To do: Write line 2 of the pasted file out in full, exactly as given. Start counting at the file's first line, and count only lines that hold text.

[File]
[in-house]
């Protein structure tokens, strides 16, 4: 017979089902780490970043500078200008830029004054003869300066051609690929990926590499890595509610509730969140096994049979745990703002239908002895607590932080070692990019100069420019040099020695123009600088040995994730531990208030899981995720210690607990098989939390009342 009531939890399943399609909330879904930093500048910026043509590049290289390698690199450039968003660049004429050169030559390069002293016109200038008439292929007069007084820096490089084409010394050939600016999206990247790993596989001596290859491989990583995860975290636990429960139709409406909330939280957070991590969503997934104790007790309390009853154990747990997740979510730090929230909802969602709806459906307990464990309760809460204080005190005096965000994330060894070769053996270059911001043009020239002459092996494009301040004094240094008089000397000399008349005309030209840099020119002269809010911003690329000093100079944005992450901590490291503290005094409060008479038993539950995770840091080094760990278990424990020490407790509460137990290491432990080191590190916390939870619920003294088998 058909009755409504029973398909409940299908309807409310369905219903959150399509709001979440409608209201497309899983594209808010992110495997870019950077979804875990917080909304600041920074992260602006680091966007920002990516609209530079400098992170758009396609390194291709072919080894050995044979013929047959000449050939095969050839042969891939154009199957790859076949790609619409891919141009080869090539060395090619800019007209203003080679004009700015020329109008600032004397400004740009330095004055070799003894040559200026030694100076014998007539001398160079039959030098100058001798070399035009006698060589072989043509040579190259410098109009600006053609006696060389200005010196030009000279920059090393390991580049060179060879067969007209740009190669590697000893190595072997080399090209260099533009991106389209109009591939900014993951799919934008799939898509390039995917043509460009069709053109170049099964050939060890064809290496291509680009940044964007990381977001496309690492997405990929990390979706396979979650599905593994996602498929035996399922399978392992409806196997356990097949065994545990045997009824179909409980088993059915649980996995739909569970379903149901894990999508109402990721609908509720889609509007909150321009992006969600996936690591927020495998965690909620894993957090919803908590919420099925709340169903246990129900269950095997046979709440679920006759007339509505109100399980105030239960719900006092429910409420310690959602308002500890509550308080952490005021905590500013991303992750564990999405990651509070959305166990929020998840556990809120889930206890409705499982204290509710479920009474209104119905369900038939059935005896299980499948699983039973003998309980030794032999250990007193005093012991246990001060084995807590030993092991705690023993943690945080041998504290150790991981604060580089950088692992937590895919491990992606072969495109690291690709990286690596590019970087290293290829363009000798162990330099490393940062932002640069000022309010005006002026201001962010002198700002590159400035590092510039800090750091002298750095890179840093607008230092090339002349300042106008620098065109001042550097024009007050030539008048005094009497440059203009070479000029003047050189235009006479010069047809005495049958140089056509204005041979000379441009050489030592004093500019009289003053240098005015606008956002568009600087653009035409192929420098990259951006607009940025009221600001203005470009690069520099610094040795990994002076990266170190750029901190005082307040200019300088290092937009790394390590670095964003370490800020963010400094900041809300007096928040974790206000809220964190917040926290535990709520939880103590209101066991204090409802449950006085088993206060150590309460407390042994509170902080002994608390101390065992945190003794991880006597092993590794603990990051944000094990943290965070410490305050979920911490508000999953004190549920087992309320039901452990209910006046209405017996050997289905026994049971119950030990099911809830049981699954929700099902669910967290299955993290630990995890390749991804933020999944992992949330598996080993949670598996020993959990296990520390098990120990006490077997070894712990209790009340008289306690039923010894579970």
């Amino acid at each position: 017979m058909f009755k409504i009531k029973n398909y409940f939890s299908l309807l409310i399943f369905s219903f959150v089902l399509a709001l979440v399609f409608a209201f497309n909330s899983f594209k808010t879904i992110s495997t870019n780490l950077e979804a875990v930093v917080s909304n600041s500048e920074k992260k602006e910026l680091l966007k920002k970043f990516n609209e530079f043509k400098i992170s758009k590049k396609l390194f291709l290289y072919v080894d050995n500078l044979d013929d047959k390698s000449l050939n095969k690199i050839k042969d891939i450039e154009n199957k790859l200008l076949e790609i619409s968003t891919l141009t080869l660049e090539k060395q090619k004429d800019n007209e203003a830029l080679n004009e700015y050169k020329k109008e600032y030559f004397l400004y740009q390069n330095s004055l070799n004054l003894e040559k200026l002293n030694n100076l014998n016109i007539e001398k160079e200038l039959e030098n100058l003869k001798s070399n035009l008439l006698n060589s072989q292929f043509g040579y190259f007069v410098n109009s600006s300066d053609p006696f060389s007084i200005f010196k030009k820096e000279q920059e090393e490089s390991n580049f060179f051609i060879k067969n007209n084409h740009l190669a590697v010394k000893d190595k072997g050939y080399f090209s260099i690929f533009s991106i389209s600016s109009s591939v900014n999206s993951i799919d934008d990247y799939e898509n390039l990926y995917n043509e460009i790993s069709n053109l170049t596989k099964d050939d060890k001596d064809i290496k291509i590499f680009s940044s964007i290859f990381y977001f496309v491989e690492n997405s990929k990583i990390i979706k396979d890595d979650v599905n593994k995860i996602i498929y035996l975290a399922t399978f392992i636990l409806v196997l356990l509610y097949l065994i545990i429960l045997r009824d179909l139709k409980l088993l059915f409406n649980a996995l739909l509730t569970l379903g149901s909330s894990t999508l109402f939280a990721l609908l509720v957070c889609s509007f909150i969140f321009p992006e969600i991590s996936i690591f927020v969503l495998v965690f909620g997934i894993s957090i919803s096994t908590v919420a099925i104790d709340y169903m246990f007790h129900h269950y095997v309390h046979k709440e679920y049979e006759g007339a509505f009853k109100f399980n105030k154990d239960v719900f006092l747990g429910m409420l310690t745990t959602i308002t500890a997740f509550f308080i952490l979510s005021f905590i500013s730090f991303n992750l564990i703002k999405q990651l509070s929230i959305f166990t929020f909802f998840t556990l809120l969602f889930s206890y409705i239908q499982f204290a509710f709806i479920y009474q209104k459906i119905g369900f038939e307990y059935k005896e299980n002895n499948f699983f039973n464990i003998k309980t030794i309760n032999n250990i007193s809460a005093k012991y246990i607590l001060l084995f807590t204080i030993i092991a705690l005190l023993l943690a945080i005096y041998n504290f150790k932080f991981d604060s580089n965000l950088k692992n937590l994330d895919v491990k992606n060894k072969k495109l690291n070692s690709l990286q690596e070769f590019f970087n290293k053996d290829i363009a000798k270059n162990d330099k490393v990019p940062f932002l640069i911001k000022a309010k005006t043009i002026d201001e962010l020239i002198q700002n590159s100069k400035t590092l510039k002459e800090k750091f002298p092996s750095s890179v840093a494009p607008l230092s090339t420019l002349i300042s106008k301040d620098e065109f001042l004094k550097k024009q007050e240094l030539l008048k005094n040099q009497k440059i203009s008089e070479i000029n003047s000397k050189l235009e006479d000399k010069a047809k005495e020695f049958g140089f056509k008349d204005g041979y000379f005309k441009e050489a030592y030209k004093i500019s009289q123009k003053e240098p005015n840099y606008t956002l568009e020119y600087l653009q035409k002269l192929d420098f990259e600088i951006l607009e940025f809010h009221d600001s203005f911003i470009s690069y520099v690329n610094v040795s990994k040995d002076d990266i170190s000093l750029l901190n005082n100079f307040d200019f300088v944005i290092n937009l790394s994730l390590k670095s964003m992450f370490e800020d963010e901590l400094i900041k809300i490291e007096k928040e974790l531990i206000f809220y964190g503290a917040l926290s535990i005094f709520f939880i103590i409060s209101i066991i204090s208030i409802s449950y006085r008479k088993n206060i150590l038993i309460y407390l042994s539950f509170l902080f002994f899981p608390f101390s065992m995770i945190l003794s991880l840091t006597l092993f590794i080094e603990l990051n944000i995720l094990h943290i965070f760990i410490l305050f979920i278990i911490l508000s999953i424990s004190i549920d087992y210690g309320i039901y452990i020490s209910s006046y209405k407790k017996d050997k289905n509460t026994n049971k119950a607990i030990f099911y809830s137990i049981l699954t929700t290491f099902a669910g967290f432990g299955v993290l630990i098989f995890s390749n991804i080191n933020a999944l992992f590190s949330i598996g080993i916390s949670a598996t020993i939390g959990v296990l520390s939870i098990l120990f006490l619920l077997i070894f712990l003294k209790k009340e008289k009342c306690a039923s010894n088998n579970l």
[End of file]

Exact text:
């Protein structure tokens, strides 16, 4: 017979089902780490970043500078200008830029004054003869300066051609690929990926590499890595509610509730969140096994049979745990703002239908002895607590932080070692990019100069420019040099020695123009600088040995994730531990208030899981995720210690607990098989939390009342 009531939890399943399609909330879904930093500048910026043509590049290289390698690199450039968003660049004429050169030559390069002293016109200038008439292929007069007084820096490089084409010394050939600016999206990247790993596989001596290859491989990583995860975290636990429960139709409406909330939280957070991590969503997934104790007790309390009853154990747990997740979510730090929230909802969602709806459906307990464990309760809460204080005190005096965000994330060894070769053996270059911001043009020239002459092996494009301040004094240094008089000397000399008349005309030209840099020119002269809010911003690329000093100079944005992450901590490291503290005094409060008479038993539950995770840091080094760990278990424990020490407790509460137990290491432990080191590190916390939870619920003294088998 058909009755409504029973398909409940299908309807409310369905219903959150399509709001979440409608209201497309899983594209808010992110495997870019950077979804875990917080909304600041920074992260602006680091966007920002990516609209530079400098992170758009396609390194291709072919080894050995044979013929047959000449050939095969050839042969891939154009199957790859076949790609619409891919141009080869090539060395090619800019007209203003080679004009700015020329109008600032004397400004740009330095004055070799003894040559200026030694100076014998007539001398160079039959030098100058001798070399035009006698060589072989043509040579190259410098109009600006053609006696060389200005010196030009000279920059090393390991580049060179060879067969007209740009190669590697000893190595072997080399090209260099533009991106389209109009591939900014993951799919934008799939898509390039995917043509460009069709053109170049099964050939060890064809290496291509680009940044964007990381977001496309690492997405990929990390979706396979979650599905593994996602498929035996399922399978392992409806196997356990097949065994545990045997009824179909409980088993059915649980996995739909569970379903149901894990999508109402990721609908509720889609509007909150321009992006969600996936690591927020495998965690909620894993957090919803908590919420099925709340169903246990129900269950095997046979709440679920006759007339509505109100399980105030239960719900006092429910409420310690959602308002500890509550308080952490005021905590500013991303992750564990999405990651509070959305166990929020998840556990809120889930206890409705499982204290509710479920009474209104119905369900038939059935005896299980499948699983039973003998309980030794032999250990007193005093012991246990001060084995807590030993092991705690023993943690945080041998504290150790991981604060580089950088692992937590895919491990992606072969495109690291690709990286690596590019970087290293290829363009000798162990330099490393940062932002640069000022309010005006002026201001962010002198700002590159400035590092510039800090750091002298750095890179840093607008230092090339002349300042106008620098065109001042550097024009007050030539008048005094009497440059203009070479000029003047050189235009006479010069047809005495049958140089056509204005041979000379441009050489030592004093500019009289003053240098005015606008956002568009600087653009035409192929420098990259951006607009940025009221600001203005470009690069520099610094040795990994002076990266170190750029901190005082307040200019300088290092937009790394390590670095964003370490800020963010400094900041809300007096928040974790206000809220964190917040926290535990709520939880103590209101066991204090409802449950006085088993206060150590309460407390042994509170902080002994608390101390065992945190003794991880006597092993590794603990990051944000094990943290965070410490305050979920911490508000999953004190549920087992309320039901452990209910006046209405017996050997289905026994049971119950030990099911809830049981699954929700099902669910967290299955993290630990995890390749991804933020999944992992949330598996080993949670598996020993959990296990520390098990120990006490077997070894712990209790009340008289306690039923010894579970």